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  • Module content:

    Historical trends in the modern world
    A selection of political, economic and social themes.

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  • Module content:

    Interpreting the process of global change. Explaining the debates and the origin and nature of globalisation and its significance.

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  • Module content:

    International political economy
    The nature and functioning of the international contemporary political-economic order are analysed against the background of the process of globalisation. The focus is on the interaction of political and economic trends and issues such as the economic importance and political impact of regional trade blocs; the debt burden of states; international aid; the role and influence of multinational corporations; and the transfer of technology to less-developed countries; the rise of new economic powers in the Global South; and global economic governance.

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  • Module content:

    Security and strategic studies
    A study of traditional and contemporary approaches to security and strategy. Attention is paid to new theories on war, security and strategy; military and non-military security issues and threats; the national security of developing states; as well as the relationship between policy, strategy and tactics. The latter includes an introductory overview of the nature, levels, patterns, forms and instruments of strategy, and the laws of war. The national, regional and continental security situation in Africa and modes of multilateral security cooperation in particular are analysed, also in relation to extra-continental trends. Regarding the aforesaid, emphasis is placed on the legal and institutional framework, national security policy and strategic posture of South Africa.

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  • Module content:

    Political theory
    A theoretical and normative study of political ideas. This includes the study of key political thinkers such as Plato, Thomas Hobbes and John Rawls as well as the contemporary manifestations of ideologies such as liberalism, socialism, conservatism and nationalism. This normative assessment of politics concludes with a critical evaluation of the development, nature and practical value of prominent democratic theories including participatory, legal, and deliberative democracy.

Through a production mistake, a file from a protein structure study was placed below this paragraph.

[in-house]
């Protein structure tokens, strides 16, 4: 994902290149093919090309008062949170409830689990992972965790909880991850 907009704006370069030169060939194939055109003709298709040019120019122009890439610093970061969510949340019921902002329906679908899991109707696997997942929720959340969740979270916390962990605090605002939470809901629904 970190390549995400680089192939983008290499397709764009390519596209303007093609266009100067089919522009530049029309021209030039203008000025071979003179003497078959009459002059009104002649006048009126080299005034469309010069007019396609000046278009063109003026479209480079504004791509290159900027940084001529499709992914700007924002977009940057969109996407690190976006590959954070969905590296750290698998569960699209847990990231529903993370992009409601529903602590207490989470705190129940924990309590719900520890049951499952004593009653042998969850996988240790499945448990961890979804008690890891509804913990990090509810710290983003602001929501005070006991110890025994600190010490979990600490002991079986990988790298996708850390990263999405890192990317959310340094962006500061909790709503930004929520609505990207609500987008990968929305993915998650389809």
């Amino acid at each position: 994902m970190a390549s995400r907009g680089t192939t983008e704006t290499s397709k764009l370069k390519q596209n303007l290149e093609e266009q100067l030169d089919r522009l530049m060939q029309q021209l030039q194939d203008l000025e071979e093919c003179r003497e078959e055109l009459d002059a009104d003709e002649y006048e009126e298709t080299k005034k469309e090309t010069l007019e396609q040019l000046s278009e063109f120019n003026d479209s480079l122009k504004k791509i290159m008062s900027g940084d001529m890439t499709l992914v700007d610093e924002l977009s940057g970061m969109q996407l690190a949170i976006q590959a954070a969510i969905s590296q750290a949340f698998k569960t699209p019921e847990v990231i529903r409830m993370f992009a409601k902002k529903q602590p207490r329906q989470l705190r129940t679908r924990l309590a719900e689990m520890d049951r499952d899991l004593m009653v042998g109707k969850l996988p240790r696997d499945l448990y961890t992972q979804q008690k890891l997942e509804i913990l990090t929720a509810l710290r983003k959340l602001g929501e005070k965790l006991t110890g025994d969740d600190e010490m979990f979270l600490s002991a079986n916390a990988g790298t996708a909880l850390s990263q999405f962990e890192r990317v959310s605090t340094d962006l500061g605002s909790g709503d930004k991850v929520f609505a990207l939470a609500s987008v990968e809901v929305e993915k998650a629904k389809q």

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  • Module content:

    Part 1: Democratic studies
    A high level critical analysis of democratic theory and practice. The analysis of democratic theory will include themes such as classical, radical, deliberative and feminist perspectives. The analysis of democratic practice will include aspects such as democratisation, democratic consolidation, democratic citizenship and society, the role and importance of civil society, the institutions and procedures for democracy and “good governance”.
    Part 2: Political analysis
    The methods and practice of political analysis is the focus of study. The principles and problems underpinning different approaches and methods of political analysis are described and explained. This includes the nature, methods and use of comparative analysis, forecasting, risk analysis, performance evaluation and the political audit. These analytical methods are positioned in a political and policy context, with emphasis on practical application. Applicable examples and case studies are used throughout.

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The information published here is subject to change and may be amended after the publication of this information. The General Regulations (G Regulations) apply to all faculties of the University of Pretoria. It is expected of each student to familiarise himself or herself well with these regulations as well as with the information contained in the General Rules section. Ignorance concerning these regulations and rules will not be accepted as an excuse for any transgression.